By | July 18, 2022

2022 MLB Draft Tracker:

The 2022 MLB Draft continues Monday with Rounds 3-10. The first selection was made just after 2 p.m. ET. The process began Sunday night in Los Angeles, with the Baltimore Orioles securing the No. 1 pick for high school shortstop Jackson Holliday (Matt’s son). 1 pick. The Arizona Diamondbacks took Druw Jones, a high school outfielder (Andruw’s son), with the No. 2 pick. The top five were completed by Termarr Johnson (Pirates), Kumar Rocker (Rangers) and Elijah Green(Nationals).

There were 80 picks made Sunday night, with Rounds 1 & 2, as well as the Compensatory and Competitive Balance rounds. Rounds 3-10 were the next round of draft, followed by Rounds 11-20 on Tuesday. As a cost-cutting measure during the pandemic, the draft was reduced from 40 rounds down to five rounds in 2020. However, it was extended to 20 rounds last year. This will be the norm going forward.

Which team did you pick? Where did this intriguing prospect end up? With our 2022 MLB Draft tracking tool, we keep track of every pick. Below is a complete list of picks, along with analysis for each first-round selection.

Gabriel Hughes RHP, Gonzaga – Hughes is a huge, powerful pitcher who improved his velocity (he can touch the upper-90s), his control, and has a great slider. He could be at risk if his wildness returns (he had previously walked one batter every two innings in his college career), or if his changeup isn’t improved. Although the pitch is decent, he’s far too likely to get underneath the ball than to work through it.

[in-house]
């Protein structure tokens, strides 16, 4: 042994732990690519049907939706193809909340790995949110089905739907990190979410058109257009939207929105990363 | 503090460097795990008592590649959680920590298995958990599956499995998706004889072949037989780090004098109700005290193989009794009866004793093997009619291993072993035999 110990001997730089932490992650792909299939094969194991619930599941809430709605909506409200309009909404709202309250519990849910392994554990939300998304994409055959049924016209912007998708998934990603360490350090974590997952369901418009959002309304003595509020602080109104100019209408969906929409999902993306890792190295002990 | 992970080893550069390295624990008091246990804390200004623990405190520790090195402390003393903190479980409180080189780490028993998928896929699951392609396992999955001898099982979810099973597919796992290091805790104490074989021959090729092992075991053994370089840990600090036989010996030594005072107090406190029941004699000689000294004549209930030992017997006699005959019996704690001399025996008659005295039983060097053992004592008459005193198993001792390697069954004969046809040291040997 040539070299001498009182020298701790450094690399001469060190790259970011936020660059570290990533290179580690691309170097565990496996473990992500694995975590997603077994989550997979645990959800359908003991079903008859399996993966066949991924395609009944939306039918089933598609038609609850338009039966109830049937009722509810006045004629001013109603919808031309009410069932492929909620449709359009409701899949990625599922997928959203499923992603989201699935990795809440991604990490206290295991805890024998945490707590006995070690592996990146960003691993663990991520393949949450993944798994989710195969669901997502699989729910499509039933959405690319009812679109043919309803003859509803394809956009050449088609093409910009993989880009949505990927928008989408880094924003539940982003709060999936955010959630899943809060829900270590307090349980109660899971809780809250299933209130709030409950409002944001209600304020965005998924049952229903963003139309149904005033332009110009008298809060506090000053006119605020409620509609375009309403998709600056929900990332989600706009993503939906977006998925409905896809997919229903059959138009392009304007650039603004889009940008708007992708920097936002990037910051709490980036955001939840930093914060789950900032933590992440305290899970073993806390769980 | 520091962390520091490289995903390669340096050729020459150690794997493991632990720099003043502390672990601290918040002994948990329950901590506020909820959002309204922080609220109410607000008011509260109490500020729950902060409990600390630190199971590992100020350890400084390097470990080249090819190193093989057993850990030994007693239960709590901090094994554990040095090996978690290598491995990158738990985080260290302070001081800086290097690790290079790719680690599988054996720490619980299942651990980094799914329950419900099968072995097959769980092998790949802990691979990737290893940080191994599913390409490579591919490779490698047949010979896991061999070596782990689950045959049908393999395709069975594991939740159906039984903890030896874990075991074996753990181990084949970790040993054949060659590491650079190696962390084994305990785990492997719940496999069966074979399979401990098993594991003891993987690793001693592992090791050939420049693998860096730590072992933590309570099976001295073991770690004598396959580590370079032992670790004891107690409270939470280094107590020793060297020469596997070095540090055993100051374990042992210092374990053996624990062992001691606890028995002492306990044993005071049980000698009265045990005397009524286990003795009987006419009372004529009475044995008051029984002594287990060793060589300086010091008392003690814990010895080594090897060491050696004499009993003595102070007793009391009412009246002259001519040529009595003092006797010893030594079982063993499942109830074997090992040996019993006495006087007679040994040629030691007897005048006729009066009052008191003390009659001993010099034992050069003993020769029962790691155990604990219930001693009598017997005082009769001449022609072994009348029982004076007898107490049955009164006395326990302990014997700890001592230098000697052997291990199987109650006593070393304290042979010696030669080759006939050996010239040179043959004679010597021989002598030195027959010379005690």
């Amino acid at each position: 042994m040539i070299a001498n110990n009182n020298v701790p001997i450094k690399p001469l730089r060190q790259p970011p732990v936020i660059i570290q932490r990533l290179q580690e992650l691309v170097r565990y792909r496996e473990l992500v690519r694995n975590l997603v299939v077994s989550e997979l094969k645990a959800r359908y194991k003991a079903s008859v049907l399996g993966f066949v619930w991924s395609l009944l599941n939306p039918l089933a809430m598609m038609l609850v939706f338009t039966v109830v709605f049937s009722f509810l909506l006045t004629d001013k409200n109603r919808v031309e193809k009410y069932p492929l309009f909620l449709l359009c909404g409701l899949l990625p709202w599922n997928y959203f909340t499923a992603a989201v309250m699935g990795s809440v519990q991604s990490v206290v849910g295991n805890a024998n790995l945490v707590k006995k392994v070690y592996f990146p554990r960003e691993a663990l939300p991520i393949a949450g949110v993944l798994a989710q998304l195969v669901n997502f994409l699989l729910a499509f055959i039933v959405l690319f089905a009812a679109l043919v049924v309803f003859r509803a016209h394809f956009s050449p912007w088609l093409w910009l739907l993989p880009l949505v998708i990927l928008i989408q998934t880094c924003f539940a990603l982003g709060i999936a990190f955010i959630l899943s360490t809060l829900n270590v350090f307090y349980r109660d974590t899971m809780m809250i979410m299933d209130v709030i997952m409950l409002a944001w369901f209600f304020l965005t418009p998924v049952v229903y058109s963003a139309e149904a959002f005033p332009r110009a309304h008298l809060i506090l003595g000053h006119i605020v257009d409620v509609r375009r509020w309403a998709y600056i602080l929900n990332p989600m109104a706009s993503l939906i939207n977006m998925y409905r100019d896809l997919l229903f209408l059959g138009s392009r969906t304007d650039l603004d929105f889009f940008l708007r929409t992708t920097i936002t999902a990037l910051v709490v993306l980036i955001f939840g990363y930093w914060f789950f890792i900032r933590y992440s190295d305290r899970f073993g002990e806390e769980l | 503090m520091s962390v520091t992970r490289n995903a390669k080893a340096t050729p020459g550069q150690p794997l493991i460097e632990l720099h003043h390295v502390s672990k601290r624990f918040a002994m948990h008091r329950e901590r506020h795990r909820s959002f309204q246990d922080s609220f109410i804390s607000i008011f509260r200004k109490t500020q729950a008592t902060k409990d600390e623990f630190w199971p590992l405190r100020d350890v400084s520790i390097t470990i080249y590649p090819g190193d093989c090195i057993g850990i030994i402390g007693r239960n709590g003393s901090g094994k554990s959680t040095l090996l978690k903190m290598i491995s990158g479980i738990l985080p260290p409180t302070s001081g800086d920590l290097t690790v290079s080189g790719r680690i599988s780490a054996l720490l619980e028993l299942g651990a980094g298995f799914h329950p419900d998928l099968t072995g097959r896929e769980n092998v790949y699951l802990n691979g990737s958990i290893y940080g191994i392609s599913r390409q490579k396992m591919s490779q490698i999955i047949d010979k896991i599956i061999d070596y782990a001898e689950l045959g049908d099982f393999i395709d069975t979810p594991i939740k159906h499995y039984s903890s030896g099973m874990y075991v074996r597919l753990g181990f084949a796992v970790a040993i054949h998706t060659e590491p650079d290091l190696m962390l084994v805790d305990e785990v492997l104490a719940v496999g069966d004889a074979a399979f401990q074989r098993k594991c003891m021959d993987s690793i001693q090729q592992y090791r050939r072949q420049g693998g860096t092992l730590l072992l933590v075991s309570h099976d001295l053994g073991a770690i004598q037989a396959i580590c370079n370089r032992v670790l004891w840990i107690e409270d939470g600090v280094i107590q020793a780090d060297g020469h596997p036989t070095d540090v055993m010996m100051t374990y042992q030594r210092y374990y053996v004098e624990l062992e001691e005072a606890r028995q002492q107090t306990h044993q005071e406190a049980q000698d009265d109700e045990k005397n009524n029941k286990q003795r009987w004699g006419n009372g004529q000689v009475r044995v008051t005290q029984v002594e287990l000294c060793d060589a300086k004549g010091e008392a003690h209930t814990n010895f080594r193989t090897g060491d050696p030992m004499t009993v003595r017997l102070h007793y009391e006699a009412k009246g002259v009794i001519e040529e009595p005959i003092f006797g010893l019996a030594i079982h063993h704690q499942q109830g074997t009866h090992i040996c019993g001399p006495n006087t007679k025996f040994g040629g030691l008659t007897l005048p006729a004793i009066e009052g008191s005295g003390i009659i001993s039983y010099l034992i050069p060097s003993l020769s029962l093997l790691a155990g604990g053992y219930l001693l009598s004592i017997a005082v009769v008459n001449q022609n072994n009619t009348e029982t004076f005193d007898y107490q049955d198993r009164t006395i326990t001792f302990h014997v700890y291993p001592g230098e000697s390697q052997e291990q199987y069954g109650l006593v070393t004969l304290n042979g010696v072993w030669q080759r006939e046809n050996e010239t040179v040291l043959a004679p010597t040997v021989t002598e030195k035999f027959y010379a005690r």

Gavin Cross OF, Virginia Tech:The Hokies hadn’t had a player chosen in the first round since Joe Saunders 2002. Cross is expected to be an above-average right fielder and a hitter. This ends a decades-long drought. Cross showed improvement in all areas. He improved his strikeout and walk rates at the plate while increasing his power output. In the field, he was able to slide to center and did better than expected for someone who will be playing right field professionally. Although his game isn’t very polished, his offensive skills should make him a welcome addition.

. Brooks Lee, SS Cal Poly: Lee may have the most intuitive feel for the game than any draft prospect. Termarr Johnson will take the distinction if Lee does not. He is a coach’s son, a switch-hitter, and should be able to hit from both the right and left sides. He struck out in less than 10% of his plate appearances, while still showing a great sense for the zone and making quality contact. Defensively, he’s not the most athletic individual, and his arm is in the average-to-tick-above range. This combination often makes it difficult for scouts to believe that someone can stay at six. However, Lee’s previous wherewithal and recent optimization of defensive positioning have them open to the possibility that he might at least start his big-league career as a shortstop.

Leave a Reply

Your email address will not be published.